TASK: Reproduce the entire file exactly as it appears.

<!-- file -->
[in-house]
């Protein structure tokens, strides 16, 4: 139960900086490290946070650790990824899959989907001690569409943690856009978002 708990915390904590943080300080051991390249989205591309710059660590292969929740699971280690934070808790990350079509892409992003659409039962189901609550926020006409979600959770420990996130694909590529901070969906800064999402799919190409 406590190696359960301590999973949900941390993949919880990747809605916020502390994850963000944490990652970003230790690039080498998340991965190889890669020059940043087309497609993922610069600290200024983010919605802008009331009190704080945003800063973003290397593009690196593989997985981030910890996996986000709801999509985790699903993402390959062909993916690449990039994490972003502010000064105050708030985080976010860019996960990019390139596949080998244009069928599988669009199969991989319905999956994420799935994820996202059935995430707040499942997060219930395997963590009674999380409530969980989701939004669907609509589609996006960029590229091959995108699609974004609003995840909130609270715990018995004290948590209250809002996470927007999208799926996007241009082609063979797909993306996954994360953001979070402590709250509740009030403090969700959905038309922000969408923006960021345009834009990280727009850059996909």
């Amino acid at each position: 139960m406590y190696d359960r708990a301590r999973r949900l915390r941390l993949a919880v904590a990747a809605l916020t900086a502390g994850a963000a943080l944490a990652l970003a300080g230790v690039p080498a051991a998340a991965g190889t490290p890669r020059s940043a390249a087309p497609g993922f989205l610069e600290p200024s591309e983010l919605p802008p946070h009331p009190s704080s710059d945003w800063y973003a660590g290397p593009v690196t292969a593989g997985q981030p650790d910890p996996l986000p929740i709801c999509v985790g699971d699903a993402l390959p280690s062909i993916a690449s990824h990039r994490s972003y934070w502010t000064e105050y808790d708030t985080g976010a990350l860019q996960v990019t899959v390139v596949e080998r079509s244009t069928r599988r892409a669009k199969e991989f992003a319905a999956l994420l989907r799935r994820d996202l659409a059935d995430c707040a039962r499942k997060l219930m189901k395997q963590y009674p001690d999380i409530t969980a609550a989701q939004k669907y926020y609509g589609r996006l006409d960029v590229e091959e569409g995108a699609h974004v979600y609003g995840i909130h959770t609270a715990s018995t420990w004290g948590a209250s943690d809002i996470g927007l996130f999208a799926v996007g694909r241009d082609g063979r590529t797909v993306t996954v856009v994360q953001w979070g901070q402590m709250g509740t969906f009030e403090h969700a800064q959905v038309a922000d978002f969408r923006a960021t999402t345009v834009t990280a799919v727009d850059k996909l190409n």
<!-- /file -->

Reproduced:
[in-house]
């Protein structure tokens, strides 16, 4: 139960900086490290946070650790990824899959989907001690569409943690856009978002 708990915390904590943080300080051991390249989205591309710059660590292969929740699971280690934070808790990350079509892409992003659409039962189901609550926020006409979600959770420990996130694909590529901070969906800064999402799919190409 406590190696359960301590999973949900941390993949919880990747809605916020502390994850963000944490990652970003230790690039080498998340991965190889890669020059940043087309497609993922610069600290200024983010919605802008009331009190704080945003800063973003290397593009690196593989997985981030910890996996986000709801999509985790699903993402390959062909993916690449990039994490972003502010000064105050708030985080976010860019996960990019390139596949080998244009069928599988669009199969991989319905999956994420799935994820996202059935995430707040499942997060219930395997963590009674999380409530969980989701939004669907609509589609996006960029590229091959995108699609974004609003995840909130609270715990018995004290948590209250809002996470927007999208799926996007241009082609063979797909993306996954994360953001979070402590709250509740009030403090969700959905038309922000969408923006960021345009834009990280727009850059996909």
């Amino acid at each position: 139960m406590y190696d359960r708990a301590r999973r949900l915390r941390l993949a919880v904590a990747a809605l916020t900086a502390g994850a963000a943080l944490a990652l970003a300080g230790v690039p080498a051991a998340a991965g190889t490290p890669r020059s940043a390249a087309p497609g993922f989205l610069e600290p200024s591309e983010l919605p802008p946070h009331p009190s704080s710059d945003w800063y973003a660590g290397p593009v690196t292969a593989g997985q981030p650790d910890p996996l986000p929740i709801c999509v985790g699971d699903a993402l390959p280690s062909i993916a690449s990824h990039r994490s972003y934070w502010t000064e105050y808790d708030t985080g976010a990350l860019q996960v990019t899959v390139v596949e080998r079509s244009t069928r599988r892409a669009k199969e991989f992003a319905a999956l994420l989907r799935r994820d996202l659409a059935d995430c707040a039962r499942k997060l219930m189901k395997q963590y009674p001690d999380i409530t969980a609550a989701q939004k669907y926020y609509g589609r996006l006409d960029v590229e091959e569409g995108a699609h974004v979600y609003g995840i909130h959770t609270a715990s018995t420990w004290g948590a209250s943690d809002i996470g927007l996130f999208a799926v996007g694909r241009d082609g063979r590529t797909v993306t996954v856009v994360q953001w979070g901070q402590m709250g509740t969906f009030e403090h969700a800064q959905v038309a922000d978002f969408r923006a960021t999402t345009v834009t990280a799919v727009d850059k996909l190409n």